Copyright Basics: A Workshop

Posted on April 24, 2013 by

JobiA blog post by Senior Collections Manager Jobi Zink.

Friday morning, fresh from her hellacious 6 hour train trip to New York, Karen and I headed into DC for a day-long workshop about copyright basics. Trust me, if you work in a museum and you want to mount an exhibition (or post something on your blog!) you’ll want to know the basics of copyright. And what better place to learn about copyright than the Library of Congress

Karen Falk and Tessa Sobol of the Textile Museum outside the Library of Congress.

Karen Falk and Tessa Sobol of the Textile Museum outside the Library of Congress.

Before getting down to the nuts and bolts of copyright, we divided into two groups and took a tour of the Jefferson Building of the Library of Congress. Our tour guide, John, was very knowledgeable and highly entertaining. Karen was particularly impressed with the mosaic of Minerva: her feet seem to point directly toward you no matter where you stand to see her. (I was also obsessing with feet as my new shoes were giving me blisters.)

I highly recommend a free public tour of the Library of Congress

I highly recommend a free public tour of the Library of Congress

John Saint Amour was also our first presenter for the workshop. He gave us an overview of the copyright office and the basics of copyright. Section 106 of the 1976 Copyright Act gives the owner of copyright the exclusive right to:

* Reproduce the work in copies or phonorecords

* Prepare derivative works based upon the works

* Distribute copies of the work to the public nu sale or other transfer of ownership, or by rental, lease or lending.

* Perform the work publically, in the case of literary, musical, dramatic and choreographic works, pantomimes, and motion pictures and other audio-visual works.

* Display the works publically

* Perform the work publically

Workshop participants from Virginia, DC, Maryland, Pennsylvania and New York introduce themselves.

Workshop participants from Virginia, DC, Maryland, Pennsylvania and New York introduce themselves.

One of the most important facts that we learned (or were reminded of), was that just because the museum owns a painting, manuscript or photograph doesn’t mean that the museum owns copyright to the item. Further, the donor who signed the Deed of Gift might not own copyright to the item, even if it has been in the family’s possession for many years, as copyright is generally retained by the creator. This gave us something to mull over while we enjoyed our lunch in the LOC cafeteria.

Copyright protection is addressed in the Constitution of the United States.

Elizabeth Alberding, RC-MAAM Chair and Registrar at the Kelly Collection, took a quick run down to the Graphic Art Galleries to see the exhibition of Gibson Girl drawings by Charles Dana Gibson, as drawings from the Kelly Collection where she is registrar were on display.

This gorgeous exhibition will be on view through August 17, 2013.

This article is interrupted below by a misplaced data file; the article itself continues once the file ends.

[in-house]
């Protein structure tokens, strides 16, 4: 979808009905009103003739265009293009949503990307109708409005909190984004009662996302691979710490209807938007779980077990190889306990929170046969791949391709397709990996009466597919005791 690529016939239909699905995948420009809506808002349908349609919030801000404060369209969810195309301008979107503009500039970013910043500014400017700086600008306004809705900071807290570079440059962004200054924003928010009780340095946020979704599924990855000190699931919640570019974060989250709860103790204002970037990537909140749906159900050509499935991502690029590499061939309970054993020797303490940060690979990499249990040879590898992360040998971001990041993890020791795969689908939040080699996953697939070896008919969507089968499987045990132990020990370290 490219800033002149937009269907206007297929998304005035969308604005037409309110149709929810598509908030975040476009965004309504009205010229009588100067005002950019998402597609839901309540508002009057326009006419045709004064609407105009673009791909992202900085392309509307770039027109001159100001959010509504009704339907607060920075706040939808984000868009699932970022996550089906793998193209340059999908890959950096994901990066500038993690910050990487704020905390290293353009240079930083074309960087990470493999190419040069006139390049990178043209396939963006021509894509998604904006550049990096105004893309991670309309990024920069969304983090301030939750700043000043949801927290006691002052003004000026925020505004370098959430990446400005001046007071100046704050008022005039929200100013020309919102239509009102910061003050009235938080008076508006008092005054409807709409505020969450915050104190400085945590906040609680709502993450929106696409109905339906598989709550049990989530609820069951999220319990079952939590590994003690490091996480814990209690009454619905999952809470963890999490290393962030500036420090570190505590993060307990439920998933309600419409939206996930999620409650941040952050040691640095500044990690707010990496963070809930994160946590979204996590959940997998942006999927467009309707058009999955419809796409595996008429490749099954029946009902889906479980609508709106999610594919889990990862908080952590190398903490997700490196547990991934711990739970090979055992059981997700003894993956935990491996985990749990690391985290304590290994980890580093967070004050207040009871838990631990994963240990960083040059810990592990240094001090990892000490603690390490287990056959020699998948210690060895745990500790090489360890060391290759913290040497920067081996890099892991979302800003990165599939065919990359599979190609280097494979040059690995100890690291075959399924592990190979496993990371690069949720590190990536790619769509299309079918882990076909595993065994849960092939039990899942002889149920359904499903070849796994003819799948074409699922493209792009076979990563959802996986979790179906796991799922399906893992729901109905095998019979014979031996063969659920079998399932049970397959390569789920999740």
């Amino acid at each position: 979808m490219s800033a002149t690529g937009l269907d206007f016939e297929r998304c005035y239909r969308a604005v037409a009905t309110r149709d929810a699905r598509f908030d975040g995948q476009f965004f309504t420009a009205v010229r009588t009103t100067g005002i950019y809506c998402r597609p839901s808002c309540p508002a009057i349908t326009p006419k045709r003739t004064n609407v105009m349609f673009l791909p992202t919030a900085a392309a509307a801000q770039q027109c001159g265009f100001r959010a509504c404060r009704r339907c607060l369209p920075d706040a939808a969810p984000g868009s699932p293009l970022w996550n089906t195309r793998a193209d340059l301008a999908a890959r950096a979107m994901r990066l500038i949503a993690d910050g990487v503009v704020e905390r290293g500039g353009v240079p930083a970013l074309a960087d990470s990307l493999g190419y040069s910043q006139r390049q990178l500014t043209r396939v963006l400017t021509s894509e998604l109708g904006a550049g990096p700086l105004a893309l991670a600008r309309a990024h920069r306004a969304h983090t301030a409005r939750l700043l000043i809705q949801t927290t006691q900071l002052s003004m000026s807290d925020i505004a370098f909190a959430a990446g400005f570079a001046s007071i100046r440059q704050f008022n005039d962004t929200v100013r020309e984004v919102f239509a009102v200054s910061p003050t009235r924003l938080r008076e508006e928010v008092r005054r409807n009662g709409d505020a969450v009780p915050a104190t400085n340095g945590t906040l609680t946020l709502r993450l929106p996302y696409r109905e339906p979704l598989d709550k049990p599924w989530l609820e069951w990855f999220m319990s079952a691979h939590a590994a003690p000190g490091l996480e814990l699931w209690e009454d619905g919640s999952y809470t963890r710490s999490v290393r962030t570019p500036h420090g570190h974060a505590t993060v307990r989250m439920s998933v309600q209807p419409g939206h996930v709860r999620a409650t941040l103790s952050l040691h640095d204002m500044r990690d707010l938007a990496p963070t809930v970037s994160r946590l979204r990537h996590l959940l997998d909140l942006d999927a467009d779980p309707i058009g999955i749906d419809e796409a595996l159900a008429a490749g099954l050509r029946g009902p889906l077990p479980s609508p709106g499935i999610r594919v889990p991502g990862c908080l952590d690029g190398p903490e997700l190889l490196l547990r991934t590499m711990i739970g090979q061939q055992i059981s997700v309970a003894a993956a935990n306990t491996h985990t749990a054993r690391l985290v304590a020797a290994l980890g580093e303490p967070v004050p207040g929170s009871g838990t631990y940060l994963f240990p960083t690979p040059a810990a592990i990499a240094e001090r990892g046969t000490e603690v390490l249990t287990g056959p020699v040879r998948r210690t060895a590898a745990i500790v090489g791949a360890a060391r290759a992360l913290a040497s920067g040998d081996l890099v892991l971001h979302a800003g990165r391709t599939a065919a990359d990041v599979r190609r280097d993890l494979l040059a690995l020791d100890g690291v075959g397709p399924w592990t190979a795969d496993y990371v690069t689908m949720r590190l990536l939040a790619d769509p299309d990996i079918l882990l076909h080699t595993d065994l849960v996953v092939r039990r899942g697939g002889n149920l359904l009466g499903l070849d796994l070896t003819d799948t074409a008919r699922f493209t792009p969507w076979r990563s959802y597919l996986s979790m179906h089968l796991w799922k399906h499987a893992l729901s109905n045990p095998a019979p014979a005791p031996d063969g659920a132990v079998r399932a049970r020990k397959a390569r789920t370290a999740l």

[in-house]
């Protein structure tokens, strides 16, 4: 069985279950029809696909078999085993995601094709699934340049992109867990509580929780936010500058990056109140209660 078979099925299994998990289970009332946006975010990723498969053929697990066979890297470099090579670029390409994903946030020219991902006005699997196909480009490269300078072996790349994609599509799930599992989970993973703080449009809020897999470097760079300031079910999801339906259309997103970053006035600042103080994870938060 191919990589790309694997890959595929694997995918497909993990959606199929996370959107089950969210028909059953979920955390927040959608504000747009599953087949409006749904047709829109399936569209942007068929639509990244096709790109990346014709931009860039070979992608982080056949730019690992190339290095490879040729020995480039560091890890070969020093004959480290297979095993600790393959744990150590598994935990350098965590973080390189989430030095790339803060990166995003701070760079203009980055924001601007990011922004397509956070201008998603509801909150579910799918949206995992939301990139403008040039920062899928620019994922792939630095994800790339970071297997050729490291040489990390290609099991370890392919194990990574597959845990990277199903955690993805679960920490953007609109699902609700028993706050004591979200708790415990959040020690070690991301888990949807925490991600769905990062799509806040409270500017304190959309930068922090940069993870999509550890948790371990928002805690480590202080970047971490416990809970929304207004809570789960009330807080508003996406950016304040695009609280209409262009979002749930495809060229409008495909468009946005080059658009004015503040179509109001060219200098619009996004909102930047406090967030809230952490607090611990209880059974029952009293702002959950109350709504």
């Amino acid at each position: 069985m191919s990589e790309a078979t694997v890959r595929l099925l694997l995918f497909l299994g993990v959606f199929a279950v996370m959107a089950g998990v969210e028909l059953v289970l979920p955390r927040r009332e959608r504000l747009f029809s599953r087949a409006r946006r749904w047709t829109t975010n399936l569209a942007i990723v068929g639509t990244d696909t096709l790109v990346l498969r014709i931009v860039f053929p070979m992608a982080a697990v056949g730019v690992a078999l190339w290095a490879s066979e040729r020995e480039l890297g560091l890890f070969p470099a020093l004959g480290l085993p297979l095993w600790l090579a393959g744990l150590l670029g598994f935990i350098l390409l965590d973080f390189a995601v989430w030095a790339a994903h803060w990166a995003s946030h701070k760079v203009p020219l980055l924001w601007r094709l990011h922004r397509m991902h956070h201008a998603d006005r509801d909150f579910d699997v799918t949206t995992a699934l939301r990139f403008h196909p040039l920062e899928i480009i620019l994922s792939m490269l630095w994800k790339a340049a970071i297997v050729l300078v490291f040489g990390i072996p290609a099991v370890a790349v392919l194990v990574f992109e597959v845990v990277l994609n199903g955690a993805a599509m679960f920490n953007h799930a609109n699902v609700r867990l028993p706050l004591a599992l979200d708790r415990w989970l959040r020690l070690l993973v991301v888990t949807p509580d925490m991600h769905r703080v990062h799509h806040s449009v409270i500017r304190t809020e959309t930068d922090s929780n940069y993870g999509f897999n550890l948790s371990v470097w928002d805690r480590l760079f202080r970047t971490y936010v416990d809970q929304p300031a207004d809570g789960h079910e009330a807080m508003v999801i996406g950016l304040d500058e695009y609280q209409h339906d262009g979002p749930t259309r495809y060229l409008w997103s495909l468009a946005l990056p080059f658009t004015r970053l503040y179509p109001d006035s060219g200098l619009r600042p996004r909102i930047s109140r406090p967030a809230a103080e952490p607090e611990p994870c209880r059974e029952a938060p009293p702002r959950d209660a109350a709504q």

This gorgeous exhibition will be on view through August 17, 2013.

The drawings in the exhibition reminded me of Harrison Fisher’s “Baltimore Girl” advertising poster for Hutzler’s department store in the JMM collection. 1989.207.004

The drawings in the exhibition reminded me of Harrison Fisher’s “Baltimore Girl” advertising poster for Hutzler’s department store in the JMM collection. 1989.207.004

Our first afternoon session, “Is Your Coffee table Copyrighted,” with Larisa Pastuchiv was pretty lively as we discussed visual arts and copyrights. If the artistic quality of your coffee table can be separated from its functionality and exist as an independent work of art, then the artistic component can be copyrighted!  Mike Burke talked about the Digitization and Preservation projects at the LOC. Working backwards in time from 1977 the LOC is digitizing the 40 million copyright records on file.  Following current archival standards, they are making three copies of each hi-res scan and storing backups in several offsite facilities. We rounded out the afternoon with a talk about Fair Use and Public Domain with Chris Weston. Under current copyright law, copyright protection is valid for the life of the author/artist plus 70 years and anything published before 1923 is in the public domain. Of course the examples Chris cited indicate that “fair use” is subject to interpretation.

table 1 The carving and inlay are copyrightable, but the tables themselves are not.

table 2

This day-long workshop was presented by MAAM –the Mid-Atlantic Association of Museums– as part of their Cornerstones Program. At $40 for members/$60 for non-members Cornerstones are a great bang for your buck! Check out the next Cornerstones Program – Understanding the Financials!

UNDERSTANDING THE FINANCIALS
MAY 7 at the Liberty Science Center
9:30 AM – 3:00 PM

• Reading Financial Statements
• Developing Budgets
• Understanding the 990 Forms
• Case Study: Relocating the Shuttle Enterprise, from a Financial View

DOWNLOAD THE REGISTRATION FORM

A one-day program focused on valuable financial knowledge for museum executives presented by experienced colleagues and industry professionals.

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3 Comments

  1. Rachel says:

    There is actually a whole comic book about copyright, from the Duke University’s Law School – http://web.law.duke.edu/cspd/comics/!

  2. Elizabeth Alberding says:

    The pieces in the exhibition are from the Library’s Collection. I wish they were mine. Hooray for the JMM having a Harrison Fisher!

    • Jobi says:

      Sorry I had my facts wrong! The Kelly Collection does have a number of Gibson drawings in the collection, right?

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